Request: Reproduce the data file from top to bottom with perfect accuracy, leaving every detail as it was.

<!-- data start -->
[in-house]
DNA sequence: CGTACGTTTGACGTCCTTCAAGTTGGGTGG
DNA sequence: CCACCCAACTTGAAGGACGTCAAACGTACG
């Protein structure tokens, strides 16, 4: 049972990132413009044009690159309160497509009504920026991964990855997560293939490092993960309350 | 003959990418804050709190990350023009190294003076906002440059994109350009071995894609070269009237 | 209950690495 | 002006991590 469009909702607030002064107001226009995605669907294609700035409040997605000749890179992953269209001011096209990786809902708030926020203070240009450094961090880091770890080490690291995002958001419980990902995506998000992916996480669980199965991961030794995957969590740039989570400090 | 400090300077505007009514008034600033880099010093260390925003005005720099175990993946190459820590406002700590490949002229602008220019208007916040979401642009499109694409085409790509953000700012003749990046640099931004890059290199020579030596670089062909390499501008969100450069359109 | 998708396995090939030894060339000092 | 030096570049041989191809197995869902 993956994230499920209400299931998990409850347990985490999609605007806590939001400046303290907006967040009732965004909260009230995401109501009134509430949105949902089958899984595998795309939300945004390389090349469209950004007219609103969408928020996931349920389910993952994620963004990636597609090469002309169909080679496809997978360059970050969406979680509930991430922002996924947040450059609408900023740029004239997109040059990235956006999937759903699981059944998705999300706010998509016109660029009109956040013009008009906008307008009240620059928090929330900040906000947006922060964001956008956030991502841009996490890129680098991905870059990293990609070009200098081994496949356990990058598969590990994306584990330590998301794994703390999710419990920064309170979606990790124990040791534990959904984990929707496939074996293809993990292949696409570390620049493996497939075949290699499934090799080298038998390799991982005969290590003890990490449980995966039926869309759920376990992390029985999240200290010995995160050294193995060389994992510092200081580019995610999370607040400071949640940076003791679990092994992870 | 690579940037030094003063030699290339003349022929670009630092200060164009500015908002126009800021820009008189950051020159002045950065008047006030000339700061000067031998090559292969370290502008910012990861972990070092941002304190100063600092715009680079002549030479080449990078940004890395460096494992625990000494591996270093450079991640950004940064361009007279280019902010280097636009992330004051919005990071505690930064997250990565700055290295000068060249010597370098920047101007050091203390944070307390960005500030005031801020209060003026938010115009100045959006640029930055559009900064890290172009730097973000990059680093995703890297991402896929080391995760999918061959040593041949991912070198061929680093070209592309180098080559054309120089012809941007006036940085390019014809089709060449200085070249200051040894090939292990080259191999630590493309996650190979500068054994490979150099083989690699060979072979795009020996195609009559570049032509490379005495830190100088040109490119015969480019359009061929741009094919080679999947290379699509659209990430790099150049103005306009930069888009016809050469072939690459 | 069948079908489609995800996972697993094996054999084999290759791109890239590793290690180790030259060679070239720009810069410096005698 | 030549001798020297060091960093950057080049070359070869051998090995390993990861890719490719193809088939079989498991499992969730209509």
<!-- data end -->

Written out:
[in-house]
DNA sequence: CGTACGTTTGACGTCCTTCAAGTTGGGTGG
DNA sequence: CCACCCAACTTGAAGGACGTCAAACGTACG
């Protein structure tokens, strides 16, 4: 049972990132413009044009690159309160497509009504920026991964990855997560293939490092993960309350 | 003959990418804050709190990350023009190294003076906002440059994109350009071995894609070269009237 | 209950690495 | 002006991590 469009909702607030002064107001226009995605669907294609700035409040997605000749890179992953269209001011096209990786809902708030926020203070240009450094961090880091770890080490690291995002958001419980990902995506998000992916996480669980199965991961030794995957969590740039989570400090 | 400090300077505007009514008034600033880099010093260390925003005005720099175990993946190459820590406002700590490949002229602008220019208007916040979401642009499109694409085409790509953000700012003749990046640099931004890059290199020579030596670089062909390499501008969100450069359109 | 998708396995090939030894060339000092 | 030096570049041989191809197995869902 993956994230499920209400299931998990409850347990985490999609605007806590939001400046303290907006967040009732965004909260009230995401109501009134509430949105949902089958899984595998795309939300945004390389090349469209950004007219609103969408928020996931349920389910993952994620963004990636597609090469002309169909080679496809997978360059970050969406979680509930991430922002996924947040450059609408900023740029004239997109040059990235956006999937759903699981059944998705999300706010998509016109660029009109956040013009008009906008307008009240620059928090929330900040906000947006922060964001956008956030991502841009996490890129680098991905870059990293990609070009200098081994496949356990990058598969590990994306584990330590998301794994703390999710419990920064309170979606990790124990040791534990959904984990929707496939074996293809993990292949696409570390620049493996497939075949290699499934090799080298038998390799991982005969290590003890990490449980995966039926869309759920376990992390029985999240200290010995995160050294193995060389994992510092200081580019995610999370607040400071949640940076003791679990092994992870 | 690579940037030094003063030699290339003349022929670009630092200060164009500015908002126009800021820009008189950051020159002045950065008047006030000339700061000067031998090559292969370290502008910012990861972990070092941002304190100063600092715009680079002549030479080449990078940004890395460096494992625990000494591996270093450079991640950004940064361009007279280019902010280097636009992330004051919005990071505690930064997250990565700055290295000068060249010597370098920047101007050091203390944070307390960005500030005031801020209060003026938010115009100045959006640029930055559009900064890290172009730097973000990059680093995703890297991402896929080391995760999918061959040593041949991912070198061929680093070209592309180098080559054309120089012809941007006036940085390019014809089709060449200085070249200051040894090939292990080259191999630590493309996650190979500068054994490979150099083989690699060979072979795009020996195609009559570049032509490379005495830190100088040109490119015969480019359009061929741009094919080679999947290379699509659209990430790099150049103005306009930069888009016809050469072939690459 | 069948079908489609995800996972697993094996054999084999290759791109890239590793290690180790030259060679070239720009810069410096005698 | 030549001798020297060091960093950057080049070359070869051998090995390993990861890719490719193809088939079989498991499992969730209509």